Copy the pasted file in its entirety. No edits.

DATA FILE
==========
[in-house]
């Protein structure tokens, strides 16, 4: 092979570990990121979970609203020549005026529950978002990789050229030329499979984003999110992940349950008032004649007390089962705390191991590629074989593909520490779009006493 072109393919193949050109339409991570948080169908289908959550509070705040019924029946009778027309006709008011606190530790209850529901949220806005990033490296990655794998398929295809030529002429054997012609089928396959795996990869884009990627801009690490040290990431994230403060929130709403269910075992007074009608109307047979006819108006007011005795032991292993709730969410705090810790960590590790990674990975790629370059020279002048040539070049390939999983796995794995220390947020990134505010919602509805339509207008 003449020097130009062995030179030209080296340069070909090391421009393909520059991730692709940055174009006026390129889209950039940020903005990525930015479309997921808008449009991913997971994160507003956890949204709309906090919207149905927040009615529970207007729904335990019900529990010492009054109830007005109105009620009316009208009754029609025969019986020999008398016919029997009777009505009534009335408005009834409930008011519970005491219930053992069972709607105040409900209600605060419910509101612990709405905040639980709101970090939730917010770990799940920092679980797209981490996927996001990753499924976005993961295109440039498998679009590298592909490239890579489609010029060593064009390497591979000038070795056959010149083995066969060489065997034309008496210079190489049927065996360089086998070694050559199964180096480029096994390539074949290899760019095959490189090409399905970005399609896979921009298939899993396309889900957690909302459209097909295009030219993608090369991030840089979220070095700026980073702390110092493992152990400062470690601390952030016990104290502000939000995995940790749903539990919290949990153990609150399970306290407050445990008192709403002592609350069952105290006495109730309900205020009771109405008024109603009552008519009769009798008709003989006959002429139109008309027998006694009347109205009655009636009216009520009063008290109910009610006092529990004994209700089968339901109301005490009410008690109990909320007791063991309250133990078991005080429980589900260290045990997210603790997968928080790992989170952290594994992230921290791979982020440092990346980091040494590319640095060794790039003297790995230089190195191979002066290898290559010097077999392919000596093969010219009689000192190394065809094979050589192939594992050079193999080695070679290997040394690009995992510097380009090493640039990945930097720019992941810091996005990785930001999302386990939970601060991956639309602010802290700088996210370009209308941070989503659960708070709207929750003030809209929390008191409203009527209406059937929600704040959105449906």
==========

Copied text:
[in-house]
């Protein structure tokens, strides 16, 4: 092979570990990121979970609203020549005026529950978002990789050229030329499979984003999110992940349950008032004649007390089962705390191991590629074989593909520490779009006493 072109393919193949050109339409991570948080169908289908959550509070705040019924029946009778027309006709008011606190530790209850529901949220806005990033490296990655794998398929295809030529002429054997012609089928396959795996990869884009990627801009690490040290990431994230403060929130709403269910075992007074009608109307047979006819108006007011005795032991292993709730969410705090810790960590590790990674990975790629370059020279002048040539070049390939999983796995794995220390947020990134505010919602509805339509207008 003449020097130009062995030179030209080296340069070909090391421009393909520059991730692709940055174009006026390129889209950039940020903005990525930015479309997921808008449009991913997971994160507003956890949204709309906090919207149905927040009615529970207007729904335990019900529990010492009054109830007005109105009620009316009208009754029609025969019986020999008398016919029997009777009505009534009335408005009834409930008011519970005491219930053992069972709607105040409900209600605060419910509101612990709405905040639980709101970090939730917010770990799940920092679980797209981490996927996001990753499924976005993961295109440039498998679009590298592909490239890579489609010029060593064009390497591979000038070795056959010149083995066969060489065997034309008496210079190489049927065996360089086998070694050559199964180096480029096994390539074949290899760019095959490189090409399905970005399609896979921009298939899993396309889900957690909302459209097909295009030219993608090369991030840089979220070095700026980073702390110092493992152990400062470690601390952030016990104290502000939000995995940790749903539990919290949990153990609150399970306290407050445990008192709403002592609350069952105290006495109730309900205020009771109405008024109603009552008519009769009798008709003989006959002429139109008309027998006694009347109205009655009636009216009520009063008290109910009610006092529990004994209700089968339901109301005490009410008690109990909320007791063991309250133990078991005080429980589900260290045990997210603790997968928080790992989170952290594994992230921290791979982020440092990346980091040494590319640095060794790039003297790995230089190195191979002066290898290559010097077999392919000596093969010219009689000192190394065809094979050589192939594992050079193999080695070679290997040394690009995992510097380009090493640039990945930097720019992941810091996005990785930001999302386990939970601060991956639309602010802290700088996210370009209308941070989503659960708070709207929750003030809209929390008191409203009527209406059937929600704040959105449906």